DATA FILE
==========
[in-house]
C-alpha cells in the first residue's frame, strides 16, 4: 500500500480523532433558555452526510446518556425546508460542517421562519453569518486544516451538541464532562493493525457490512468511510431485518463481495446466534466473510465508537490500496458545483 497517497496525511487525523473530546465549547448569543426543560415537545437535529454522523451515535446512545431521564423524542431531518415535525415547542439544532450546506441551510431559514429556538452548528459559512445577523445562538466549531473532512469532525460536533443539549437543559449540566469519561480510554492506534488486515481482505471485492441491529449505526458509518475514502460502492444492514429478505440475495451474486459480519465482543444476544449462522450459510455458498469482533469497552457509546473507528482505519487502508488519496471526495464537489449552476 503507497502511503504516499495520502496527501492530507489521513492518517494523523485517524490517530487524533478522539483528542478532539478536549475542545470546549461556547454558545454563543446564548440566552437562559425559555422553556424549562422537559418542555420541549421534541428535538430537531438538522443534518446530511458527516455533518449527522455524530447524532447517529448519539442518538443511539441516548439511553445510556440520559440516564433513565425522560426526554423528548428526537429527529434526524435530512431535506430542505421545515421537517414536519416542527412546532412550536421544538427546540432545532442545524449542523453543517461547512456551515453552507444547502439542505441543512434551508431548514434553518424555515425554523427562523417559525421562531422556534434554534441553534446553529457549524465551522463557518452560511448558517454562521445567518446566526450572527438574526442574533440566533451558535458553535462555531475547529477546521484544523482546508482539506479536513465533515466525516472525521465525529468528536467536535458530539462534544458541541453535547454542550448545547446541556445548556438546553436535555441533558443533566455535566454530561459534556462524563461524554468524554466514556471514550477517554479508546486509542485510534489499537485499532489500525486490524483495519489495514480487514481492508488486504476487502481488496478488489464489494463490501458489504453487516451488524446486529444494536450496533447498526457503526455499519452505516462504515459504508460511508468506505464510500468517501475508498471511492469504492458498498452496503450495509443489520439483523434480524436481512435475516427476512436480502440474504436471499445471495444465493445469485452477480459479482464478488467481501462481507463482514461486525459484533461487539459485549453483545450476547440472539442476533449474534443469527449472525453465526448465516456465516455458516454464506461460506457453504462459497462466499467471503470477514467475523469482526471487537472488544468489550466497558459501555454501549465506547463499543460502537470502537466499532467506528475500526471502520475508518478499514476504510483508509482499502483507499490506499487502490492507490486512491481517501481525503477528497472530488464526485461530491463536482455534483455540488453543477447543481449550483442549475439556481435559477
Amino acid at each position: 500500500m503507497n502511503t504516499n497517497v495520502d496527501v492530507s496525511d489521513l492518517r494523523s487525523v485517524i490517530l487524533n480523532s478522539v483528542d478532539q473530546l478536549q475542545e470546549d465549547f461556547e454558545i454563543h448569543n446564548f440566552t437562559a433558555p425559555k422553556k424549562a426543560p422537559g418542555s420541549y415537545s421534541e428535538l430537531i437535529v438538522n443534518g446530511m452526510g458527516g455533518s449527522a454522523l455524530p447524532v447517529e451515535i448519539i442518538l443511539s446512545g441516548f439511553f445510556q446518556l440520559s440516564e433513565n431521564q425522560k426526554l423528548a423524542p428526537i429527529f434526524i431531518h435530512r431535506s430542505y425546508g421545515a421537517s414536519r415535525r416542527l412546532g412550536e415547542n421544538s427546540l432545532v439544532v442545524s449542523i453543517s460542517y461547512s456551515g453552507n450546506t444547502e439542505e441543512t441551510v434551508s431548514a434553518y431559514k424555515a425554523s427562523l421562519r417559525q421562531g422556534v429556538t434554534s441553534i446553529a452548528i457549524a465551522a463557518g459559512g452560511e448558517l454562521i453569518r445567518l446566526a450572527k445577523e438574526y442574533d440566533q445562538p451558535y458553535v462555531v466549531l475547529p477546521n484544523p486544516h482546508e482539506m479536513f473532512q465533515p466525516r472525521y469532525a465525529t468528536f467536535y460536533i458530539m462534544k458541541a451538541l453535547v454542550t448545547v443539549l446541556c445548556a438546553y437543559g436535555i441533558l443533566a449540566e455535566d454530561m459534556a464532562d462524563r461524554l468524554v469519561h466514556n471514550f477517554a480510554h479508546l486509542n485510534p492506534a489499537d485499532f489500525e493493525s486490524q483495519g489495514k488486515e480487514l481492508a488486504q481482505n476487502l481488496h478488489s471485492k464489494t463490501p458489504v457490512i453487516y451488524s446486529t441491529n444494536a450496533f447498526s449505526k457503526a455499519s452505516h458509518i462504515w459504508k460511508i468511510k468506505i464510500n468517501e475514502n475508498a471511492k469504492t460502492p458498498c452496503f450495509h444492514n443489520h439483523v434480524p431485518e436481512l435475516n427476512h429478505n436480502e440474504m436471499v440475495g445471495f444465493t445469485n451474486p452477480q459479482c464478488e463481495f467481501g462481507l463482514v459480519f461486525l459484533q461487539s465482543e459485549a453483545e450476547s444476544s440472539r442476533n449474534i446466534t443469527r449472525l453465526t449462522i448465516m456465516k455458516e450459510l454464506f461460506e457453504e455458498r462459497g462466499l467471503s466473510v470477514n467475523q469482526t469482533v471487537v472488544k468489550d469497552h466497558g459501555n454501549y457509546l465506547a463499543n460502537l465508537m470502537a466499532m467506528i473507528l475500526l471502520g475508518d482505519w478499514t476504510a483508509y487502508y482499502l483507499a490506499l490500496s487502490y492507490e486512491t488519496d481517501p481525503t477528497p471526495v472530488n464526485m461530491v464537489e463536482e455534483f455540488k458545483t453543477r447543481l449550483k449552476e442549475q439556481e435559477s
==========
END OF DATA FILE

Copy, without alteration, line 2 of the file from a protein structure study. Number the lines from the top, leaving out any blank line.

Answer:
C-alpha cells in the first residue's frame, strides 16, 4: 500500500480523532433558555452526510446518556425546508460542517421562519453569518486544516451538541464532562493493525457490512468511510431485518463481495446466534466473510465508537490500496458545483 497517497496525511487525523473530546465549547448569543426543560415537545437535529454522523451515535446512545431521564423524542431531518415535525415547542439544532450546506441551510431559514429556538452548528459559512445577523445562538466549531473532512469532525460536533443539549437543559449540566469519561480510554492506534488486515481482505471485492441491529449505526458509518475514502460502492444492514429478505440475495451474486459480519465482543444476544449462522450459510455458498469482533469497552457509546473507528482505519487502508488519496471526495464537489449552476 503507497502511503504516499495520502496527501492530507489521513492518517494523523485517524490517530487524533478522539483528542478532539478536549475542545470546549461556547454558545454563543446564548440566552437562559425559555422553556424549562422537559418542555420541549421534541428535538430537531438538522443534518446530511458527516455533518449527522455524530447524532447517529448519539442518538443511539441516548439511553445510556440520559440516564433513565425522560426526554423528548428526537429527529434526524435530512431535506430542505421545515421537517414536519416542527412546532412550536421544538427546540432545532442545524449542523453543517461547512456551515453552507444547502439542505441543512434551508431548514434553518424555515425554523427562523417559525421562531422556534434554534441553534446553529457549524465551522463557518452560511448558517454562521445567518446566526450572527438574526442574533440566533451558535458553535462555531475547529477546521484544523482546508482539506479536513465533515466525516472525521465525529468528536467536535458530539462534544458541541453535547454542550448545547446541556445548556438546553436535555441533558443533566455535566454530561459534556462524563461524554468524554466514556471514550477517554479508546486509542485510534489499537485499532489500525486490524483495519489495514480487514481492508488486504476487502481488496478488489464489494463490501458489504453487516451488524446486529444494536450496533447498526457503526455499519452505516462504515459504508460511508468506505464510500468517501475508498471511492469504492458498498452496503450495509443489520439483523434480524436481512435475516427476512436480502440474504436471499445471495444465493445469485452477480459479482464478488467481501462481507463482514461486525459484533461487539459485549453483545450476547440472539442476533449474534443469527449472525453465526448465516456465516455458516454464506461460506457453504462459497462466499467471503470477514467475523469482526471487537472488544468489550466497558459501555454501549465506547463499543460502537470502537466499532467506528475500526471502520475508518478499514476504510483508509482499502483507499490506499487502490492507490486512491481517501481525503477528497472530488464526485461530491463536482455534483455540488453543477447543481449550483442549475439556481435559477